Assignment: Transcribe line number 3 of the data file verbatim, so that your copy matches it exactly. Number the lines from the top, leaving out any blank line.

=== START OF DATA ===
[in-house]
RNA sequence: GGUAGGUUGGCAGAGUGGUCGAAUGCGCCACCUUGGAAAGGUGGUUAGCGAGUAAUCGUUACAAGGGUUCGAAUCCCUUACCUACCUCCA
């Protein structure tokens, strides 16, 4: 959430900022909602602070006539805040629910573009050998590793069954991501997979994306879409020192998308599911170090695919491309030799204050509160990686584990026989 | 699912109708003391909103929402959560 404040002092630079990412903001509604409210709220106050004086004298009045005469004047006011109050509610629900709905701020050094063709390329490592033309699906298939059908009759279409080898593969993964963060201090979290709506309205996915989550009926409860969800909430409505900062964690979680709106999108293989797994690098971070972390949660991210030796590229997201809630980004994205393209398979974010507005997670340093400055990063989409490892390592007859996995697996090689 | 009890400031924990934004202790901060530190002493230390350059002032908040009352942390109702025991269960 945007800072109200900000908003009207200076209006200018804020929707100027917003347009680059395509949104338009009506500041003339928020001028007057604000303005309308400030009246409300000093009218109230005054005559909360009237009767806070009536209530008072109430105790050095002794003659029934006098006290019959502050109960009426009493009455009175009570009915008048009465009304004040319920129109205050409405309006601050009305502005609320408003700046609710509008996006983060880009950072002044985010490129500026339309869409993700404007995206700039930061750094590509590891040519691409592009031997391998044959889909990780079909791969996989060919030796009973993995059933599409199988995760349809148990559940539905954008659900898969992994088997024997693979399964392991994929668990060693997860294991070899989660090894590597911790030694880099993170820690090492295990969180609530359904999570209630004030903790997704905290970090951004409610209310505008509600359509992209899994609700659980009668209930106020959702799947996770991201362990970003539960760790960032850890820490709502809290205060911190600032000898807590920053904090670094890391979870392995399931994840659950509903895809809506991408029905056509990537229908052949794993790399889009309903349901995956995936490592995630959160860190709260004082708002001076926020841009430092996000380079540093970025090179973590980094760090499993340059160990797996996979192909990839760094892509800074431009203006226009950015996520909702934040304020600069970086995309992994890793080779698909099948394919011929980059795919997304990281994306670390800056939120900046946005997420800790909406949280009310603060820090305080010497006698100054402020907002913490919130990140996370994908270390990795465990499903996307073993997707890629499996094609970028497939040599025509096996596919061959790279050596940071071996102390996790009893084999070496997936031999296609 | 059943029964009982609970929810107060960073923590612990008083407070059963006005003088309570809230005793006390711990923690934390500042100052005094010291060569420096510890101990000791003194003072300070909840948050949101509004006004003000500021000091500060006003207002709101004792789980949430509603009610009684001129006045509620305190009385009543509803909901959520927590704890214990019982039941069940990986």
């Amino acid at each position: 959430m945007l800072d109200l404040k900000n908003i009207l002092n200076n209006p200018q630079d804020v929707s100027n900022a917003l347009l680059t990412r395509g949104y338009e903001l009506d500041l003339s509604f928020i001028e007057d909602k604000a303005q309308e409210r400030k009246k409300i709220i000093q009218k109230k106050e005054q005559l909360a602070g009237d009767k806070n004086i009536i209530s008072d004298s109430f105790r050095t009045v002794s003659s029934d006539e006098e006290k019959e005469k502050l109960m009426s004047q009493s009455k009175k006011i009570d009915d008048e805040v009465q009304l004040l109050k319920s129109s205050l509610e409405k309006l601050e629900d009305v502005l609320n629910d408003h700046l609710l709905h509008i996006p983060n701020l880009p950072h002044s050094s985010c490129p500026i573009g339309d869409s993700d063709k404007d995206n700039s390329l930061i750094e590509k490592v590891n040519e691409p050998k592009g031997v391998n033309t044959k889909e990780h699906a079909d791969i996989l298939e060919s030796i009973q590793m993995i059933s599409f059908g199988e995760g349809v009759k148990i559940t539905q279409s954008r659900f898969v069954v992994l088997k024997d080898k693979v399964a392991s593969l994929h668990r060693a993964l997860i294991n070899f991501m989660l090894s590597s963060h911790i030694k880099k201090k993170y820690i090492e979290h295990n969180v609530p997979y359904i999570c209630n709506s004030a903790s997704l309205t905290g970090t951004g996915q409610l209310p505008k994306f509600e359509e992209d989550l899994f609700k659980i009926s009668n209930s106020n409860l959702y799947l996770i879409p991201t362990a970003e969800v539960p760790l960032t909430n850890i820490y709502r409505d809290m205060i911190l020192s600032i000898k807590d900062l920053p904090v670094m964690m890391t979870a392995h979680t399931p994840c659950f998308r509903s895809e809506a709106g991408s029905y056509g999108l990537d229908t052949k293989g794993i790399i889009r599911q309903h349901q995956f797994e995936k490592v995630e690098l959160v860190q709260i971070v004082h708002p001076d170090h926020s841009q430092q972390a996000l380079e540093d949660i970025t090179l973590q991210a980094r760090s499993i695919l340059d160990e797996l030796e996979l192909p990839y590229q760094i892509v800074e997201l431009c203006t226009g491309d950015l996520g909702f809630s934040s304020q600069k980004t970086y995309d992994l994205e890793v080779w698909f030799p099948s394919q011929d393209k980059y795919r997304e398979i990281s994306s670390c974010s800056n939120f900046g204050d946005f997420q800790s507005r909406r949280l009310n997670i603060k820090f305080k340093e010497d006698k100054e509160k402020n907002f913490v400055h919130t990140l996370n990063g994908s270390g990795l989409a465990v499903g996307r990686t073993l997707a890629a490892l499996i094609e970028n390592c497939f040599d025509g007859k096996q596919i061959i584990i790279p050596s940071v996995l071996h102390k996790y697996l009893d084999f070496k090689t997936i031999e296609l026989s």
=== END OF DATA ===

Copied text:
């Protein structure tokens, strides 16, 4: 959430900022909602602070006539805040629910573009050998590793069954991501997979994306879409020192998308599911170090695919491309030799204050509160990686584990026989 | 699912109708003391909103929402959560 404040002092630079990412903001509604409210709220106050004086004298009045005469004047006011109050509610629900709905701020050094063709390329490592033309699906298939059908009759279409080898593969993964963060201090979290709506309205996915989550009926409860969800909430409505900062964690979680709106999108293989797994690098971070972390949660991210030796590229997201809630980004994205393209398979974010507005997670340093400055990063989409490892390592007859996995697996090689 | 009890400031924990934004202790901060530190002493230390350059002032908040009352942390109702025991269960 945007800072109200900000908003009207200076209006200018804020929707100027917003347009680059395509949104338009009506500041003339928020001028007057604000303005309308400030009246409300000093009218109230005054005559909360009237009767806070009536209530008072109430105790050095002794003659029934006098006290019959502050109960009426009493009455009175009570009915008048009465009304004040319920129109205050409405309006601050009305502005609320408003700046609710509008996006983060880009950072002044985010490129500026339309869409993700404007995206700039930061750094590509590891040519691409592009031997391998044959889909990780079909791969996989060919030796009973993995059933599409199988995760349809148990559940539905954008659900898969992994088997024997693979399964392991994929668990060693997860294991070899989660090894590597911790030694880099993170820690090492295990969180609530359904999570209630004030903790997704905290970090951004409610209310505008509600359509992209899994609700659980009668209930106020959702799947996770991201362990970003539960760790960032850890820490709502809290205060911190600032000898807590920053904090670094890391979870392995399931994840659950509903895809809506991408029905056509990537229908052949794993790399889009309903349901995956995936490592995630959160860190709260004082708002001076926020841009430092996000380079540093970025090179973590980094760090499993340059160990797996996979192909990839760094892509800074431009203006226009950015996520909702934040304020600069970086995309992994890793080779698909099948394919011929980059795919997304990281994306670390800056939120900046946005997420800790909406949280009310603060820090305080010497006698100054402020907002913490919130990140996370994908270390990795465990499903996307073993997707890629499996094609970028497939040599025509096996596919061959790279050596940071071996102390996790009893084999070496997936031999296609 | 059943029964009982609970929810107060960073923590612990008083407070059963006005003088309570809230005793006390711990923690934390500042100052005094010291060569420096510890101990000791003194003072300070909840948050949101509004006004003000500021000091500060006003207002709101004792789980949430509603009610009684001129006045509620305190009385009543509803909901959520927590704890214990019982039941069940990986």